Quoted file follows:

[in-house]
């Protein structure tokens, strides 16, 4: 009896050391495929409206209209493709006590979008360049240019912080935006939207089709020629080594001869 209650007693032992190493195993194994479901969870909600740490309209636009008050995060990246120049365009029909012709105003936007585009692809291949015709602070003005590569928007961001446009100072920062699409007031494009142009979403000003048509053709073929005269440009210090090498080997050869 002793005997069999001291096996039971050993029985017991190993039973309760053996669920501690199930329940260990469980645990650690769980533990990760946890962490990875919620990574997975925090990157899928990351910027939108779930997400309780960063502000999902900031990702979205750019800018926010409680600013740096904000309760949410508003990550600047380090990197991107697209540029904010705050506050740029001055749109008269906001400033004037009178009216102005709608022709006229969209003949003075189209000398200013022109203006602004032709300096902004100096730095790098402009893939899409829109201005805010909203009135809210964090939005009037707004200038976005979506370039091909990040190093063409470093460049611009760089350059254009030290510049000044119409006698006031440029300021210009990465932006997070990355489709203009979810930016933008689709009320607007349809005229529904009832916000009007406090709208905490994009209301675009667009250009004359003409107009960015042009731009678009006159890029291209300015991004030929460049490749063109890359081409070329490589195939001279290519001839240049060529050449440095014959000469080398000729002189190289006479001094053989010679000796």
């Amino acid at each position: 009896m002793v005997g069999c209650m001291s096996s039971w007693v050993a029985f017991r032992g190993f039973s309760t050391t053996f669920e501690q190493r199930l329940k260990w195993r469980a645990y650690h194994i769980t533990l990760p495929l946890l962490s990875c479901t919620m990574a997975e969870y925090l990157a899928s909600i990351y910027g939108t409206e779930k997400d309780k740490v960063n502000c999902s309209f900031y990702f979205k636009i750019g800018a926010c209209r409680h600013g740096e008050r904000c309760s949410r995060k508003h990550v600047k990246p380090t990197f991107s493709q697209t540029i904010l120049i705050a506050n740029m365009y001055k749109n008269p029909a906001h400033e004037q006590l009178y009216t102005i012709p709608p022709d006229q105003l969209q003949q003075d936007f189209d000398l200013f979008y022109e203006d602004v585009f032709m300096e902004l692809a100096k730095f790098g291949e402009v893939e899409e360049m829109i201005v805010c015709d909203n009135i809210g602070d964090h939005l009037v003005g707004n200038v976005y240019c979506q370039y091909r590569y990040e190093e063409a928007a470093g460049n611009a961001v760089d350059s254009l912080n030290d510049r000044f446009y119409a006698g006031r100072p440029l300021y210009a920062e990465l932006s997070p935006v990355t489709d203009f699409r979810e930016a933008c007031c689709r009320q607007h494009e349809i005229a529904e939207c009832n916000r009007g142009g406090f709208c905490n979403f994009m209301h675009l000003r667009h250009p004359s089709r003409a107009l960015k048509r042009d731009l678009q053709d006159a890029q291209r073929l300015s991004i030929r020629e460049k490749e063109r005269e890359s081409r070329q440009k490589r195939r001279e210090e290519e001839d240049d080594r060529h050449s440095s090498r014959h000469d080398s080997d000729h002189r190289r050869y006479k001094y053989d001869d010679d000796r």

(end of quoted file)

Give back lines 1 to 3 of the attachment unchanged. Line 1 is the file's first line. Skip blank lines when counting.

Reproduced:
[in-house]
């Protein structure tokens, strides 16, 4: 009896050391495929409206209209493709006590979008360049240019912080935006939207089709020629080594001869 209650007693032992190493195993194994479901969870909600740490309209636009008050995060990246120049365009029909012709105003936007585009692809291949015709602070003005590569928007961001446009100072920062699409007031494009142009979403000003048509053709073929005269440009210090090498080997050869 002793005997069999001291096996039971050993029985017991190993039973309760053996669920501690199930329940260990469980645990650690769980533990990760946890962490990875919620990574997975925090990157899928990351910027939108779930997400309780960063502000999902900031990702979205750019800018926010409680600013740096904000309760949410508003990550600047380090990197991107697209540029904010705050506050740029001055749109008269906001400033004037009178009216102005709608022709006229969209003949003075189209000398200013022109203006602004032709300096902004100096730095790098402009893939899409829109201005805010909203009135809210964090939005009037707004200038976005979506370039091909990040190093063409470093460049611009760089350059254009030290510049000044119409006698006031440029300021210009990465932006997070990355489709203009979810930016933008689709009320607007349809005229529904009832916000009007406090709208905490994009209301675009667009250009004359003409107009960015042009731009678009006159890029291209300015991004030929460049490749063109890359081409070329490589195939001279290519001839240049060529050449440095014959000469080398000729002189190289006479001094053989010679000796």
């Amino acid at each position: 009896m002793v005997g069999c209650m001291s096996s039971w007693v050993a029985f017991r032992g190993f039973s309760t050391t053996f669920e501690q190493r199930l329940k260990w195993r469980a645990y650690h194994i769980t533990l990760p495929l946890l962490s990875c479901t919620m990574a997975e969870y925090l990157a899928s909600i990351y910027g939108t409206e779930k997400d309780k740490v960063n502000c999902s309209f900031y990702f979205k636009i750019g800018a926010c209209r409680h600013g740096e008050r904000c309760s949410r995060k508003h990550v600047k990246p380090t990197f991107s493709q697209t540029i904010l120049i705050a506050n740029m365009y001055k749109n008269p029909a906001h400033e004037q006590l009178y009216t102005i012709p709608p022709d006229q105003l969209q003949q003075d936007f189209d000398l200013f979008y022109e203006d602004v585009f032709m300096e902004l692809a100096k730095f790098g291949e402009v893939e899409e360049m829109i201005v805010c015709d909203n009135i809210g602070d964090h939005l009037v003005g707004n200038v976005y240019c979506q370039y091909r590569y990040e190093e063409a928007a470093g460049n611009a961001v760089d350059s254009l912080n030290d510049r000044f446009y119409a006698g006031r100072p440029l300021y210009a920062e990465l932006s997070p935006v990355t489709d203009f699409r979810e930016a933008c007031c689709r009320q607007h494009e349809i005229a529904e939207c009832n916000r009007g142009g406090f709208c905490n979403f994009m209301h675009l000003r667009h250009p004359s089709r003409a107009l960015k048509r042009d731009l678009q053709d006159a890029q291209r073929l300015s991004i030929r020629e460049k490749e063109r005269e890359s081409r070329q440009k490589r195939r001279e210090e290519e001839d240049d080594r060529h050449s440095s090498r014959h000469d080398s080997d000729h002189r190289r050869y006479k001094y053989d001869d010679d000796r």